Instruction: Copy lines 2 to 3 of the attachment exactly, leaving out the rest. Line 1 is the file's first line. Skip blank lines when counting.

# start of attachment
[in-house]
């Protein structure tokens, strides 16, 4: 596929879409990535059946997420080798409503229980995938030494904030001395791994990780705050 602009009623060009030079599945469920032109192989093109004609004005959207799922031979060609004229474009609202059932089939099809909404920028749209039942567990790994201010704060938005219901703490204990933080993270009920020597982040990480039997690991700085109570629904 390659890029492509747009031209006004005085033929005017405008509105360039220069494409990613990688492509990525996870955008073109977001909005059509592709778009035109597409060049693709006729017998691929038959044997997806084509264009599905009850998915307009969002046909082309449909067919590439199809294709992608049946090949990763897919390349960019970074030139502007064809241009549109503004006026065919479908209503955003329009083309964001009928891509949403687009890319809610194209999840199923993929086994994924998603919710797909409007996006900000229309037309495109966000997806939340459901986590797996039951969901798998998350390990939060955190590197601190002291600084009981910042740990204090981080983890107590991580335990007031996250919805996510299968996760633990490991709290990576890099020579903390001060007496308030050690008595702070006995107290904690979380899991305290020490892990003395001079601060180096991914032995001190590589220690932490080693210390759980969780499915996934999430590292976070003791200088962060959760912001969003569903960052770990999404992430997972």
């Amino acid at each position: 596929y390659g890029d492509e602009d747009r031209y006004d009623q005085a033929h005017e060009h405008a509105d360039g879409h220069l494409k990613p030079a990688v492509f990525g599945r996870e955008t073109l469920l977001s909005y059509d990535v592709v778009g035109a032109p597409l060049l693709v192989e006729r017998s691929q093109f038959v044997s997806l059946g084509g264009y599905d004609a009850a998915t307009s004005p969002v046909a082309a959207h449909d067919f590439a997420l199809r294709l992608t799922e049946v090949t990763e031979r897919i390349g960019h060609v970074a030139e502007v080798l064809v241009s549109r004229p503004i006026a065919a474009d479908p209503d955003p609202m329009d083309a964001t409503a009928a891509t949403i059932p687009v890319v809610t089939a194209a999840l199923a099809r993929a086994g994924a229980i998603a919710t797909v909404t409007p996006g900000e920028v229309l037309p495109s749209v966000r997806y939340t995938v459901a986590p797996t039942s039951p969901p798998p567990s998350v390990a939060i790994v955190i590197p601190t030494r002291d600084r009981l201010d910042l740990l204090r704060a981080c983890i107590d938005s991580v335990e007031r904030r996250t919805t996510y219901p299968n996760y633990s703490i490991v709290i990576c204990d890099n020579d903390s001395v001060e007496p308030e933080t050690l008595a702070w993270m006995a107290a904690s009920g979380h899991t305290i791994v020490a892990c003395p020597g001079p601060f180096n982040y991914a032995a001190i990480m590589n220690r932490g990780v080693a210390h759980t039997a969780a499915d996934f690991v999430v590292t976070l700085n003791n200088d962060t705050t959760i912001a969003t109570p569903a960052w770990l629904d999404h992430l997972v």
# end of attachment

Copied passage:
């Protein structure tokens, strides 16, 4: 596929879409990535059946997420080798409503229980995938030494904030001395791994990780705050 602009009623060009030079599945469920032109192989093109004609004005959207799922031979060609004229474009609202059932089939099809909404920028749209039942567990790994201010704060938005219901703490204990933080993270009920020597982040990480039997690991700085109570629904 390659890029492509747009031209006004005085033929005017405008509105360039220069494409990613990688492509990525996870955008073109977001909005059509592709778009035109597409060049693709006729017998691929038959044997997806084509264009599905009850998915307009969002046909082309449909067919590439199809294709992608049946090949990763897919390349960019970074030139502007064809241009549109503004006026065919479908209503955003329009083309964001009928891509949403687009890319809610194209999840199923993929086994994924998603919710797909409007996006900000229309037309495109966000997806939340459901986590797996039951969901798998998350390990939060955190590197601190002291600084009981910042740990204090981080983890107590991580335990007031996250919805996510299968996760633990490991709290990576890099020579903390001060007496308030050690008595702070006995107290904690979380899991305290020490892990003395001079601060180096991914032995001190590589220690932490080693210390759980969780499915996934999430590292976070003791200088962060959760912001969003569903960052770990999404992430997972």
């Amino acid at each position: 596929y390659g890029d492509e602009d747009r031209y006004d009623q005085a033929h005017e060009h405008a509105d360039g879409h220069l494409k990613p030079a990688v492509f990525g599945r996870e955008t073109l469920l977001s909005y059509d990535v592709v778009g035109a032109p597409l060049l693709v192989e006729r017998s691929q093109f038959v044997s997806l059946g084509g264009y599905d004609a009850a998915t307009s004005p969002v046909a082309a959207h449909d067919f590439a997420l199809r294709l992608t799922e049946v090949t990763e031979r897919i390349g960019h060609v970074a030139e502007v080798l064809v241009s549109r004229p503004i006026a065919a474009d479908p209503d955003p609202m329009d083309a964001t409503a009928a891509t949403i059932p687009v890319v809610t089939a194209a999840l199923a099809r993929a086994g994924a229980i998603a919710t797909v909404t409007p996006g900000e920028v229309l037309p495109s749209v966000r997806y939340t995938v459901a986590p797996t039942s039951p969901p798998p567990s998350v390990a939060i790994v955190i590197p601190t030494r002291d600084r009981l201010d910042l740990l204090r704060a981080c983890i107590d938005s991580v335990e007031r904030r996250t919805t996510y219901p299968n996760y633990s703490i490991v709290i990576c204990d890099n020579d903390s001395v001060e007496p308030e933080t050690l008595a702070w993270m006995a107290a904690s009920g979380h899991t305290i791994v020490a892990c003395p020597g001079p601060f180096n982040y991914a032995a001190i990480m590589n220690r932490g990780v080693a210390h759980t039997a969780a499915d996934f690991v999430v590292t976070l700085n003791n200088d962060t705050t959760i912001a969003t109570p569903a960052w770990l629904d999404h992430l997972v």